Houston Methodist. Leading Medicine

Shoulder FAQ


Can you tell me what is an "engaged" Hill-Sachs shoulder problem? I just got the CT scan results of my right shoulder but don't see the surgeon for another week to find out what it means.


All shoulder dislocations cause some amount of bone damage. In the most common type of dislocation, the head of the humerus (upper arm bone) is forced forward and out of the shoulder socket. This is known as an anterior shoulder dislocation. Even if the shoulder is reduced (head of the humerus is put back in the socket), the soft tissues around the shoulder have been overstretched. If the humeral head hits the rim of the socket with enough force, there can be damage to both areas (the humeral head and the glenoid rim). This type of injury is referred to as a Hill-Sachs lesion. An engaging Hill-Sachs defect describes a situation in which the bone defect catches on the glenoid rim during shoulder motion. This is more common with large defects. And the end result is that the arc of motion as the humeral moves, slides, and glides in the socket is off biomechanically. The joint no longer matches up causing what's referred to as an articular arc mismatch. It is good that this problem has been identified before treatment. Studies show that it may not be enough to repair the torn or damaged soft tissues (tendons and ligaments) if there is also a bony defect. The soft tissue repair or reconstructive surgery is more likely to fail if the bony lesion(s) are not addressed as well. The patient ends up with a chronically dislocating shoulder from the abnormal shoulder biomechanics. We hope this explanation helps you understand the surgeon's explanation when looking at the CT scan together. Your treatment plan will depend on a number of variables including the presence of this type of Hill-Sachs lesion. Your age, activity level, severity of injury, and bone quality are some of the factors that must be evaluated when determining the best plan of care. Your surgeon may have some additional concerns or comments for you as well. Jack G. Skendzel, MD, and Jon K. Sekiya, MD. Diagnosis and Management of Humeral Head Bone Loss in Shoulder Instability. In The American Journal of Sports Medicine. November 2012. Vol. 40. No. 11. Pp. 2633-2644.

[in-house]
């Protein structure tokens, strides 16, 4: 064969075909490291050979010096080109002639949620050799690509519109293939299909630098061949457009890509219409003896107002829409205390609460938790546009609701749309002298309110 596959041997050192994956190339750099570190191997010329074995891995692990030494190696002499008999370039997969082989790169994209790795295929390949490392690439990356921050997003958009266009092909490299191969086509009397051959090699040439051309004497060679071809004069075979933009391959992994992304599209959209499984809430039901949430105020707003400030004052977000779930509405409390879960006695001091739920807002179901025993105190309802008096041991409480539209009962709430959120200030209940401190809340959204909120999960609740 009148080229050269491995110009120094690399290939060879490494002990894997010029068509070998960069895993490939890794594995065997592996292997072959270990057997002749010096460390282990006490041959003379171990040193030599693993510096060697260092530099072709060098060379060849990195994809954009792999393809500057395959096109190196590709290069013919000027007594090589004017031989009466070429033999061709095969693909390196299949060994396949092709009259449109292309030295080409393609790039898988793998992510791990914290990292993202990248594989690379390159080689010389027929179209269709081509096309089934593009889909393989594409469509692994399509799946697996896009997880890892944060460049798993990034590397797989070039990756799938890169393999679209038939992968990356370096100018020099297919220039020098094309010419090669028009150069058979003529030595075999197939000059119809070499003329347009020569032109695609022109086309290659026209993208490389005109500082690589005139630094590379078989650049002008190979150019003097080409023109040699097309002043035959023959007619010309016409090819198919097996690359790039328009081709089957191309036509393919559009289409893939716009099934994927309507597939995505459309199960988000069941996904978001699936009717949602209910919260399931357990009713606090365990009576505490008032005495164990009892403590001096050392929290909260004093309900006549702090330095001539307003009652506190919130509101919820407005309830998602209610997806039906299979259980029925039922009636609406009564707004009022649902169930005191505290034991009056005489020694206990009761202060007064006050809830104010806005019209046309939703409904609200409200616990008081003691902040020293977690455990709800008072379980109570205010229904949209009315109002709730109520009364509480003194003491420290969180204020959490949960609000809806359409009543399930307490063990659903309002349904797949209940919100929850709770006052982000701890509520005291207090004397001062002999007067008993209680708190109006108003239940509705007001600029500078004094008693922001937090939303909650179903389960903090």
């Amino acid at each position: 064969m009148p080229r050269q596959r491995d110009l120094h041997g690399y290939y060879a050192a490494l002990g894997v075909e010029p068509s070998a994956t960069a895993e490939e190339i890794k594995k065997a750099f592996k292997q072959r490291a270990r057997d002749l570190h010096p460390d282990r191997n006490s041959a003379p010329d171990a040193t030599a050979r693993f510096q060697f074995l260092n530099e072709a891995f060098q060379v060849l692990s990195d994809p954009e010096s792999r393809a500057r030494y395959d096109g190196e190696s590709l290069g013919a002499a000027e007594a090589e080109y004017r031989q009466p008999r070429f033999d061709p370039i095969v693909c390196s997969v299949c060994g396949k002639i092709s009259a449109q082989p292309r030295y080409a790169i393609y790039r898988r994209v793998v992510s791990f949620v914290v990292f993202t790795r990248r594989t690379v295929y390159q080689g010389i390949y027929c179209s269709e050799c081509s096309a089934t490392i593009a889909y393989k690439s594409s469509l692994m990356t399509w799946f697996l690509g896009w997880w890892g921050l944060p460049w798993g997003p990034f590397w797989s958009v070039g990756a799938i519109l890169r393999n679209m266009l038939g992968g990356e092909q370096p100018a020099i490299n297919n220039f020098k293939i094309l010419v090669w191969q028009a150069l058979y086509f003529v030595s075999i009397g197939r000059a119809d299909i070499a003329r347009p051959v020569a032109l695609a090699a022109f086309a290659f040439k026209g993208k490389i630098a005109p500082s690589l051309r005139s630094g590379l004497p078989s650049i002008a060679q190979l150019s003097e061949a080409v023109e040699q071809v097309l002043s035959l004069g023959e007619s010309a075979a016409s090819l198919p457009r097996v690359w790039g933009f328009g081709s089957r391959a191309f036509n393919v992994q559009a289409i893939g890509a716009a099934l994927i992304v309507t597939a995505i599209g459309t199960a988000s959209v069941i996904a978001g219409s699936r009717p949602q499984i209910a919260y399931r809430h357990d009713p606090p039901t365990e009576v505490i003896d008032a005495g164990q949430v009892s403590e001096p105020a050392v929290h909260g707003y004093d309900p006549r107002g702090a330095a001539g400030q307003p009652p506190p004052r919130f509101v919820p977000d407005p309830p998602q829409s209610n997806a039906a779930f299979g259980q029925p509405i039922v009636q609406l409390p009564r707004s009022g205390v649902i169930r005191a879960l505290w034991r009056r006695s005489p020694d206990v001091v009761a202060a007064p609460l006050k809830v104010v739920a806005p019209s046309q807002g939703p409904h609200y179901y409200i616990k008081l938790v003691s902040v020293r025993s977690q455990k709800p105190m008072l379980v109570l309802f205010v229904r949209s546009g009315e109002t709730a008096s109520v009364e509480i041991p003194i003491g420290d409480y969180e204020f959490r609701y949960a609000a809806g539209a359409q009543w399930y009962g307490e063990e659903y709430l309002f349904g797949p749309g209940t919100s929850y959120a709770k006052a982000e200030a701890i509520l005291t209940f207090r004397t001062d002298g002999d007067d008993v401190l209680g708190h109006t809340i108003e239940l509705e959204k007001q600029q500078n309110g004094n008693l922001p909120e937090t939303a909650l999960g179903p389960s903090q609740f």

*Disclaimer:* The information contained herein is compiled from a variety of sources. It may not be complete or timely. It does not cover all diseases, physical conditions, ailments or treatments. The information should NOT be used in place of visit with your healthcare provider, nor should you disregard the advice of your health care provider because of any information you read in this topic.
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